This Practice Advisory was developed by the American College of Obstetricians and Gynecologists in collaboration with Kevin A. Ault, MD, FACOG, and Laura E. Riley, MD, FACOG.
This Practice Advisory serves as an update to the American College of Obstetricians and Gynecologists (ACOG) Committee Opinion No. 741, Maternal Immunization, originally published in 2018 1 .
Immunization is an essential part of care for adults, including pregnant individuals. Since the publication of Committee Opinion No. 741, Maternal Immunization, the Centers for Disease Control and Prevention (CDC) has continued to release annual immunization schedules for children, adolescents, and adults. The CDC’s 2022 adult immunization schedule 2 includes several updates to immunization recommendations impacting pregnant individuals.
These updates include a universal recommendation for hepatitis B vaccination for all unvaccinated adults, including pregnant adults; changes to pneumococcal vaccine recommendations to reflect newly available vaccines; and added recommendations for COVID-19 vaccination.
Updated ACOG Recommendation
Based on the CDC’s 2022 adult immunization schedule and its supporting evidence of benefit, ACOG recommends hepatitis B vaccination for all unvaccinated pregnant adults 3 . Additionally, ACOG recommends pneumococcal vaccination for pregnant individuals at increased risk of severe pneumococcal disease 4 .
ACOG recommends COVID-19 vaccination for all pregnant individuals who were not vaccinated prior to pregnancy. Pregnant and recently pregnant people up to 6 weeks postpartum should receive a bivalent mRNA COVID-19 vaccine booster dose following the completion of their last COVID-19 primary vaccine dose or monovalent booster. COVID-19 vaccines are recommended for postpartum and lactating individuals who were not vaccinated prior to or during pregnancy 5 Table 1 .
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These materials are for information purposes only and are not meant to be comprehensive. Referral to these resources does not imply ACOG's endorsement of the organization, the organization’s website, or the content of the resource. The resources may change without notice.
The American College of Obstetricians and Gynecologists recognizes and supports the gender diversity of all patients who seek obstetric and gynecologic care. In original portions of this document, authors seek to use gender-inclusive language or gender-neutral language. When describing research findings, this document uses gender terminology reported by investigators. To review ACOG's policy on inclusive language, see www.acog.org/clinical-information/policy-and-position-statements/statements-of-policy/2022/inclusive-language.
A Practice Advisory is a brief, focused statement issued to communicate a change in ACOG guidance or information on an emergent clinical issue (eg, clinical study, scientific report, draft regulation). A Practice Advisory constitutes ACOG clinical guidance and is issued only on-line for Fellows but may also be used by patients and the media. Practice Advisories are reviewed periodically for reaffirmation, revision, withdrawal or incorporation into other ACOG guidelines. This information is designed as an educational resource to aid clinicians in providing obstetric and gynecologic care, and use of this information is voluntary. This information should not be considered as inclusive of all proper treatments or methods of care or as a statement of the standard of care. It is not intended to substitute for the independent professional judgment of the treating clinician. Variations in practice may be warranted when, in the reasonable judgment of the treating clinician, such course of action is indicated by the condition of the patient, limitations of available resources, or advances in knowledge or technology. The American College of Obstetricians and Gynecologists reviews its publications regularly; however, its publications may not reflect the most recent evidence. Any updates to this document can be found on www.acog.org/clinical.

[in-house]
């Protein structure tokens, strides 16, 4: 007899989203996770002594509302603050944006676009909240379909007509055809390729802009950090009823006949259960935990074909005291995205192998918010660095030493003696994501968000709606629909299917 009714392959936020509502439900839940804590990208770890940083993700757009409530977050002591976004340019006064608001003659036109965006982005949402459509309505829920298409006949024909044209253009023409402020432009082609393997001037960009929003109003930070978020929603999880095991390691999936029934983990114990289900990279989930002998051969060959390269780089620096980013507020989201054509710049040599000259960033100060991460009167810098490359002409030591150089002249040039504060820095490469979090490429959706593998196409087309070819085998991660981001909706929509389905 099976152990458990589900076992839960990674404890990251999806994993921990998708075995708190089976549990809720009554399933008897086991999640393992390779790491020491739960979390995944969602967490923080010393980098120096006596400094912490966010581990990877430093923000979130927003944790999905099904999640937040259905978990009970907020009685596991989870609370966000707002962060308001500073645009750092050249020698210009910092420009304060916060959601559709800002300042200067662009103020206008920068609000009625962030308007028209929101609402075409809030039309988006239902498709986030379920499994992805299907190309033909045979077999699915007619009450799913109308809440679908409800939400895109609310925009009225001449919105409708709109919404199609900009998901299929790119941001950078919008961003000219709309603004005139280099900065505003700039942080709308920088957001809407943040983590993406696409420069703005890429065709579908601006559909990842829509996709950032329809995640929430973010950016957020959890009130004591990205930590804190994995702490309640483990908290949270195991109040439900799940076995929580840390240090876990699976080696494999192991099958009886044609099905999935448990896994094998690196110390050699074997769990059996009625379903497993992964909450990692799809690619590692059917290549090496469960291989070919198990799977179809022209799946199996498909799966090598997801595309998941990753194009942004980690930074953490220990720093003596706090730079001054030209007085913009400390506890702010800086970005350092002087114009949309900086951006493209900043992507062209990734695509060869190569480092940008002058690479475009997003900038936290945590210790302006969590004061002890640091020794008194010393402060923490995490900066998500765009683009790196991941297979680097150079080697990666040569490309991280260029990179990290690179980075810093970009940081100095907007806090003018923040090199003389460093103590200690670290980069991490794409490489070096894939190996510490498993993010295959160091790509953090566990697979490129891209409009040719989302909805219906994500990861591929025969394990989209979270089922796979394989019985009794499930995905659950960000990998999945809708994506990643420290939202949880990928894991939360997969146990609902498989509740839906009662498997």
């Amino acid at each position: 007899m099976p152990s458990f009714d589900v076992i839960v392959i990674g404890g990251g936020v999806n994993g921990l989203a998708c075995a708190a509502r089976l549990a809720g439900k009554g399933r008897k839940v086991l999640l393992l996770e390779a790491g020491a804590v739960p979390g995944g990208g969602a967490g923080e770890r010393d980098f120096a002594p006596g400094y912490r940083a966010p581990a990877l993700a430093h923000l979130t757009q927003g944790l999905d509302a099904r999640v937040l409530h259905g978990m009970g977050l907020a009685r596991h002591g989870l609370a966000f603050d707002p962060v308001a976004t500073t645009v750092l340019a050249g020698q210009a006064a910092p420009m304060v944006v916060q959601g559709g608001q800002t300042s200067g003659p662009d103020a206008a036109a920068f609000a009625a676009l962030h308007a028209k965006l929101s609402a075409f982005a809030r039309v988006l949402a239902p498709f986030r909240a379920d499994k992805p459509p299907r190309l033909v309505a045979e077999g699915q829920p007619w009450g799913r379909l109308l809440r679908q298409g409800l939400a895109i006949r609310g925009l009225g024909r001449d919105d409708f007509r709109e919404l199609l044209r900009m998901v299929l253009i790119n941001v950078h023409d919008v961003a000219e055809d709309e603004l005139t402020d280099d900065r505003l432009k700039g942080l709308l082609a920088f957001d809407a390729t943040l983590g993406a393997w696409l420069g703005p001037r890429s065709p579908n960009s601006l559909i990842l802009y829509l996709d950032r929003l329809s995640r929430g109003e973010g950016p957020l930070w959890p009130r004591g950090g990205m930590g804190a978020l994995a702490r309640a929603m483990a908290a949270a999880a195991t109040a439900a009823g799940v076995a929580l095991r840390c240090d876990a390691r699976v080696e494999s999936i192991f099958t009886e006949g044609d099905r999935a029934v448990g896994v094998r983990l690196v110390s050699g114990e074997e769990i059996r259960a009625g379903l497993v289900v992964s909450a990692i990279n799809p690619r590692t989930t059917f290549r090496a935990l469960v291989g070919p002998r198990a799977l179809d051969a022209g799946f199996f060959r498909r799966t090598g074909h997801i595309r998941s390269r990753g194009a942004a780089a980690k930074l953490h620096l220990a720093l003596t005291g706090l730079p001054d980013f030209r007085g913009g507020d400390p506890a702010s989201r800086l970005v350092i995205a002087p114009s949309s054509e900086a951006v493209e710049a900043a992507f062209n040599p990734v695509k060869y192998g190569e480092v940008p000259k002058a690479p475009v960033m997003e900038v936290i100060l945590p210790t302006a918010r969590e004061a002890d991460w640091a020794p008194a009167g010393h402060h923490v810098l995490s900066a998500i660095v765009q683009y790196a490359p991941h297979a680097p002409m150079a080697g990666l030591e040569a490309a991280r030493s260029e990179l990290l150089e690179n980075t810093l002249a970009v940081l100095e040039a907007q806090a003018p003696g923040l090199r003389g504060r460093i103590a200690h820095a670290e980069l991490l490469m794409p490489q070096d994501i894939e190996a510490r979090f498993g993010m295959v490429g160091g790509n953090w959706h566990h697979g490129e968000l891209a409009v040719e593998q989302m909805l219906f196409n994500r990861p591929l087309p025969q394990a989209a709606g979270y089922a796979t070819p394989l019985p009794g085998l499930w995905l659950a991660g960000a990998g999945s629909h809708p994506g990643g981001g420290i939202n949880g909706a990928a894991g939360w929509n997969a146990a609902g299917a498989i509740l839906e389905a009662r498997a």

While ACOG makes every effort to present accurate and reliable information, this publication is provided “as is” without any warranty of accuracy, reliability, or otherwise, either express or implied. ACOG does not guarantee, warrant, or endorse the products or services of any firm, organization, or person. Neither ACOG nor its officers, directors, members, employees, or agents will be liable for any loss, damage, or claim with respect to any liabilities, including direct, special, indirect, or consequential damages, incurred in connection with this publication or reliance on the information presented.
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The American College of Obstetricians and Gynecologists (ACOG), is the nation's leading group of physicians providing health care for women. As a private, voluntary, nonprofit membership organization of more than 58,000 members, ACOG strongly advocates for quality health care for women, maintains the highest standards of clinical practice and continuing education of its members, promotes patient education, and increases awareness among its members and the public of the changing issues facing women's health care. www.acog.org